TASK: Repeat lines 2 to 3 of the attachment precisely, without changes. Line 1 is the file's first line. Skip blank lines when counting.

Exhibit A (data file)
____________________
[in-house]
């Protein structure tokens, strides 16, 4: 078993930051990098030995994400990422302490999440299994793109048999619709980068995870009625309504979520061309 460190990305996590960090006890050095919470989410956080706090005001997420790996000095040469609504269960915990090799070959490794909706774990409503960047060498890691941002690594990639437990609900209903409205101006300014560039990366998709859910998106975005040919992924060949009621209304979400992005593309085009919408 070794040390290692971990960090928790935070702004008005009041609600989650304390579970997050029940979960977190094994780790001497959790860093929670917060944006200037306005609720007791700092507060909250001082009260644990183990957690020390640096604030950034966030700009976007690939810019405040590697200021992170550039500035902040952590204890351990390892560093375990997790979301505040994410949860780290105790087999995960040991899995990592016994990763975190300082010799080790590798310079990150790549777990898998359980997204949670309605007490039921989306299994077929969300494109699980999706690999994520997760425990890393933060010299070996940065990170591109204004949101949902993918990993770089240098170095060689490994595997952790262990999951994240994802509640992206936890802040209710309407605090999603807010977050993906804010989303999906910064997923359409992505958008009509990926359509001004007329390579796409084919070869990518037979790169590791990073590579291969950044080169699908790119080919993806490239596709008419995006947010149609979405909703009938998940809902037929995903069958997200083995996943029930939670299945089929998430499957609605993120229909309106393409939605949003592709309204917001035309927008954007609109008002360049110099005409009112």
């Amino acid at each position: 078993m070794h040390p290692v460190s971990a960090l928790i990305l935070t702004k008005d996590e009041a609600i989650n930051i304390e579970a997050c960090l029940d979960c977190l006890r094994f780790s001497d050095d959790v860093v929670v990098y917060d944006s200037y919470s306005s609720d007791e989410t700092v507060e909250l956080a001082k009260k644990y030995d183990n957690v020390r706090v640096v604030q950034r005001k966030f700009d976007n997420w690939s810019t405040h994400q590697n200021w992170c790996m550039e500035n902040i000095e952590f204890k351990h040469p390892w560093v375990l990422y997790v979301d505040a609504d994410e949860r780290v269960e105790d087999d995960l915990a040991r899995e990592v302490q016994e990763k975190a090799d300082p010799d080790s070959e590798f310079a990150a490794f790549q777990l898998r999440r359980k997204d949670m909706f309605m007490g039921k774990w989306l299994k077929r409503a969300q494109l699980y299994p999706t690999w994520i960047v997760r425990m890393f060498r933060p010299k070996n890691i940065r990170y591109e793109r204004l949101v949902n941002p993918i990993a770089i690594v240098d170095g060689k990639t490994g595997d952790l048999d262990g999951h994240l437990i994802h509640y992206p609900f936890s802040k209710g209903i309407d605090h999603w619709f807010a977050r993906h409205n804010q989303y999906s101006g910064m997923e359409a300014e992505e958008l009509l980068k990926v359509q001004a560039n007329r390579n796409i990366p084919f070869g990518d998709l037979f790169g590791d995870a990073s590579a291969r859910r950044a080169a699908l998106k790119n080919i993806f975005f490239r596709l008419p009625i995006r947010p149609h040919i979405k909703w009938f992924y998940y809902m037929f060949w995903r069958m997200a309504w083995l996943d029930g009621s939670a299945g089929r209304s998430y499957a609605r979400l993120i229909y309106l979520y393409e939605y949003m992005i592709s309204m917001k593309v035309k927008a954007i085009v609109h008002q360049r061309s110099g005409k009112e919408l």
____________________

């Protein structure tokens, strides 16, 4: 078993930051990098030995994400990422302490999440299994793109048999619709980068995870009625309504979520061309 460190990305996590960090006890050095919470989410956080706090005001997420790996000095040469609504269960915990090799070959490794909706774990409503960047060498890691941002690594990639437990609900209903409205101006300014560039990366998709859910998106975005040919992924060949009621209304979400992005593309085009919408 070794040390290692971990960090928790935070702004008005009041609600989650304390579970997050029940979960977190094994780790001497959790860093929670917060944006200037306005609720007791700092507060909250001082009260644990183990957690020390640096604030950034966030700009976007690939810019405040590697200021992170550039500035902040952590204890351990390892560093375990997790979301505040994410949860780290105790087999995960040991899995990592016994990763975190300082010799080790590798310079990150790549777990898998359980997204949670309605007490039921989306299994077929969300494109699980999706690999994520997760425990890393933060010299070996940065990170591109204004949101949902993918990993770089240098170095060689490994595997952790262990999951994240994802509640992206936890802040209710309407605090999603807010977050993906804010989303999906910064997923359409992505958008009509990926359509001004007329390579796409084919070869990518037979790169590791990073590579291969950044080169699908790119080919993806490239596709008419995006947010149609979405909703009938998940809902037929995903069958997200083995996943029930939670299945089929998430499957609605993120229909309106393409939605949003592709309204917001035309927008954007609109008002360049110099005409009112």
């Amino acid at each position: 078993m070794h040390p290692v460190s971990a960090l928790i990305l935070t702004k008005d996590e009041a609600i989650n930051i304390e579970a997050c960090l029940d979960c977190l006890r094994f780790s001497d050095d959790v860093v929670v990098y917060d944006s200037y919470s306005s609720d007791e989410t700092v507060e909250l956080a001082k009260k644990y030995d183990n957690v020390r706090v640096v604030q950034r005001k966030f700009d976007n997420w690939s810019t405040h994400q590697n200021w992170c790996m550039e500035n902040i000095e952590f204890k351990h040469p390892w560093v375990l990422y997790v979301d505040a609504d994410e949860r780290v269960e105790d087999d995960l915990a040991r899995e990592v302490q016994e990763k975190a090799d300082p010799d080790s070959e590798f310079a990150a490794f790549q777990l898998r999440r359980k997204d949670m909706f309605m007490g039921k774990w989306l299994k077929r409503a969300q494109l699980y299994p999706t690999w994520i960047v997760r425990m890393f060498r933060p010299k070996n890691i940065r990170y591109e793109r204004l949101v949902n941002p993918i990993a770089i690594v240098d170095g060689k990639t490994g595997d952790l048999d262990g999951h994240l437990i994802h509640y992206p609900f936890s802040k209710g209903i309407d605090h999603w619709f807010a977050r993906h409205n804010q989303y999906s101006g910064m997923e359409a300014e992505e958008l009509l980068k990926v359509q001004a560039n007329r390579n796409i990366p084919f070869g990518d998709l037979f790169g590791d995870a990073s590579a291969r859910r950044a080169a699908l998106k790119n080919i993806f975005f490239r596709l008419p009625i995006r947010p149609h040919i979405k909703w009938f992924y998940y809902m037929f060949w995903r069958m997200a309504w083995l996943d029930g009621s939670a299945g089929r209304s998430y499957a609605r979400l993120i229909y309106l979520y393409e939605y949003m992005i592709s309204m917001k593309v035309k927008a954007i085009v609109h008002q360049r061309s110099g005409k009112e919408l």